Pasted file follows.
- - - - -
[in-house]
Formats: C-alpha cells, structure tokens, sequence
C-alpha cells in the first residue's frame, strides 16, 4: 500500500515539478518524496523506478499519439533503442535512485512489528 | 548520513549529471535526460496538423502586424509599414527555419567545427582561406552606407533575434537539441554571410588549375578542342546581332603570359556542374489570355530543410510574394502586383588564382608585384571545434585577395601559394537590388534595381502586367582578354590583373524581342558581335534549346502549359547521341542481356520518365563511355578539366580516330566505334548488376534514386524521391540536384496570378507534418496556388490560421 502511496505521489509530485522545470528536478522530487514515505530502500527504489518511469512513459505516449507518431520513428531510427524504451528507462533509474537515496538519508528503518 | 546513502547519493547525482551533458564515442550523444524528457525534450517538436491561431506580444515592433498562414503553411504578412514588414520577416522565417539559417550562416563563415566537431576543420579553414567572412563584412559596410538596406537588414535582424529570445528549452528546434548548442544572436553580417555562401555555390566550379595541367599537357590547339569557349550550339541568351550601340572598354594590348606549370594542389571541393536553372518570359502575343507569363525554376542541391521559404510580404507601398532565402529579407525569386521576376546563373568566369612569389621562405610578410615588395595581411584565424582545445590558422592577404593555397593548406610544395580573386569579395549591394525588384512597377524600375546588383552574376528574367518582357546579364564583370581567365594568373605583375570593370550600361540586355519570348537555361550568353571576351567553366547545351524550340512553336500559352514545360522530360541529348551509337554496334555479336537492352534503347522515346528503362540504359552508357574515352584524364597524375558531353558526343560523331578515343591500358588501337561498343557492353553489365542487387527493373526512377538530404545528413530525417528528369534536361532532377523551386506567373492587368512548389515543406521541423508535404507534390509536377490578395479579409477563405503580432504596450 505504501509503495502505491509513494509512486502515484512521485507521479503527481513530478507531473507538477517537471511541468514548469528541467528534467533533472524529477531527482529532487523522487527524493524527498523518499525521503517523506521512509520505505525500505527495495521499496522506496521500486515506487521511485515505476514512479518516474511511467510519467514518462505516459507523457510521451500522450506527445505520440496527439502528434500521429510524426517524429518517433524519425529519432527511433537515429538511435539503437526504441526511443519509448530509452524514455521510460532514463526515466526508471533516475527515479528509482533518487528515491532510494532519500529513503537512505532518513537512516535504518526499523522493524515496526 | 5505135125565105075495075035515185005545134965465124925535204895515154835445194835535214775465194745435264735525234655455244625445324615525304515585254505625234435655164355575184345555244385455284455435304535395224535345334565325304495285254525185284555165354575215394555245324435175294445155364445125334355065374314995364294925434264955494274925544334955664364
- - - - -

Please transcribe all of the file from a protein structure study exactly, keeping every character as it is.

[in-house]
Formats: C-alpha cells, structure tokens, sequence
C-alpha cells in the first residue's frame, strides 16, 4: 500500500515539478518524496523506478499519439533503442535512485512489528 | 548520513549529471535526460496538423502586424509599414527555419567545427582561406552606407533575434537539441554571410588549375578542342546581332603570359556542374489570355530543410510574394502586383588564382608585384571545434585577395601559394537590388534595381502586367582578354590583373524581342558581335534549346502549359547521341542481356520518365563511355578539366580516330566505334548488376534514386524521391540536384496570378507534418496556388490560421 502511496505521489509530485522545470528536478522530487514515505530502500527504489518511469512513459505516449507518431520513428531510427524504451528507462533509474537515496538519508528503518 | 546513502547519493547525482551533458564515442550523444524528457525534450517538436491561431506580444515592433498562414503553411504578412514588414520577416522565417539559417550562416563563415566537431576543420579553414567572412563584412559596410538596406537588414535582424529570445528549452528546434548548442544572436553580417555562401555555390566550379595541367599537357590547339569557349550550339541568351550601340572598354594590348606549370594542389571541393536553372518570359502575343507569363525554376542541391521559404510580404507601398532565402529579407525569386521576376546563373568566369612569389621562405610578410615588395595581411584565424582545445590558422592577404593555397593548406610544395580573386569579395549591394525588384512597377524600375546588383552574376528574367518582357546579364564583370581567365594568373605583375570593370550600361540586355519570348537555361550568353571576351567553366547545351524550340512553336500559352514545360522530360541529348551509337554496334555479336537492352534503347522515346528503362540504359552508357574515352584524364597524375558531353558526343560523331578515343591500358588501337561498343557492353553489365542487387527493373526512377538530404545528413530525417528528369534536361532532377523551386506567373492587368512548389515543406521541423508535404507534390509536377490578395479579409477563405503580432504596450 505504501509503495502505491509513494509512486502515484512521485507521479503527481513530478507531473507538477517537471511541468514548469528541467528534467533533472524529477531527482529532487523522487527524493524527498523518499525521503517523506521512509520505505525500505527495495521499496522506496521500486515506487521511485515505476514512479518516474511511467510519467514518462505516459507523457510521451500522450506527445505520440496527439502528434500521429510524426517524429518517433524519425529519432527511433537515429538511435539503437526504441526511443519509448530509452524514455521510460532514463526515466526508471533516475527515479528509482533518487528515491532510494532519500529513503537512505532518513537512516535504518526499523522493524515496526 | 5505135125565105075495075035515185005545134965465124925535204895515154835445194835535214775465194745435264735525234655455244625445324615525304515585254505625234435655164355575184345555244385455284455435304535395224535345334565325304495285254525185284555165354575215394555245324435175294445155364445125334355065374314995364294925434264955494274925544334955664364